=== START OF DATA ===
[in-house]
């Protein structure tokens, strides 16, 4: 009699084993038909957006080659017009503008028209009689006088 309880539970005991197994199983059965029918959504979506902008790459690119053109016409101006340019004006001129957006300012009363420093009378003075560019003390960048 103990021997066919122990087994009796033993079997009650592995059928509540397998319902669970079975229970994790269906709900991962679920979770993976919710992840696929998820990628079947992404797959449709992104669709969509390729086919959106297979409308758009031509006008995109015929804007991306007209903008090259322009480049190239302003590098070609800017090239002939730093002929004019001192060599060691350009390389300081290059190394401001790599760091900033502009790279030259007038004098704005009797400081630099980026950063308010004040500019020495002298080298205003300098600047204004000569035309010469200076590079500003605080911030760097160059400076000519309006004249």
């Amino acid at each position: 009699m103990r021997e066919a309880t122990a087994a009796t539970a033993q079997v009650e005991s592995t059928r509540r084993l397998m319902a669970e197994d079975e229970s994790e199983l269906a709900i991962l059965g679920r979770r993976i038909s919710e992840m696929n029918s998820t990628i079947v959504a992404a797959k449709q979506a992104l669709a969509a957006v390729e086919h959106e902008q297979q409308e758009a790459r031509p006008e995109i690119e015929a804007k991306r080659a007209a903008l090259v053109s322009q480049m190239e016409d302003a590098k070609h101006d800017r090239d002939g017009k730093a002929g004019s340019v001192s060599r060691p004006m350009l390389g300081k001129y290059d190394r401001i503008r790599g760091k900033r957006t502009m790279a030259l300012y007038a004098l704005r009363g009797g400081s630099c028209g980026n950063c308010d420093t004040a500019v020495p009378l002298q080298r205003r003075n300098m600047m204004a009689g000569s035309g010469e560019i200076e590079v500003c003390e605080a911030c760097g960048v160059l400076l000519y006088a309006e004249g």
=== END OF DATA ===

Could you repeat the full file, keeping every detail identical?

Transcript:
[in-house]
């Protein structure tokens, strides 16, 4: 009699084993038909957006080659017009503008028209009689006088 309880539970005991197994199983059965029918959504979506902008790459690119053109016409101006340019004006001129957006300012009363420093009378003075560019003390960048 103990021997066919122990087994009796033993079997009650592995059928509540397998319902669970079975229970994790269906709900991962679920979770993976919710992840696929998820990628079947992404797959449709992104669709969509390729086919959106297979409308758009031509006008995109015929804007991306007209903008090259322009480049190239302003590098070609800017090239002939730093002929004019001192060599060691350009390389300081290059190394401001790599760091900033502009790279030259007038004098704005009797400081630099980026950063308010004040500019020495002298080298205003300098600047204004000569035309010469200076590079500003605080911030760097160059400076000519309006004249």
């Amino acid at each position: 009699m103990r021997e066919a309880t122990a087994a009796t539970a033993q079997v009650e005991s592995t059928r509540r084993l397998m319902a669970e197994d079975e229970s994790e199983l269906a709900i991962l059965g679920r979770r993976i038909s919710e992840m696929n029918s998820t990628i079947v959504a992404a797959k449709q979506a992104l669709a969509a957006v390729e086919h959106e902008q297979q409308e758009a790459r031509p006008e995109i690119e015929a804007k991306r080659a007209a903008l090259v053109s322009q480049m190239e016409d302003a590098k070609h101006d800017r090239d002939g017009k730093a002929g004019s340019v001192s060599r060691p004006m350009l390389g300081k001129y290059d190394r401001i503008r790599g760091k900033r957006t502009m790279a030259l300012y007038a004098l704005r009363g009797g400081s630099c028209g980026n950063c308010d420093t004040a500019v020495p009378l002298q080298r205003r003075n300098m600047m204004a009689g000569s035309g010469e560019i200076e590079v500003c003390e605080a911030c760097g960048v160059l400076l000519y006088a309006e004249g």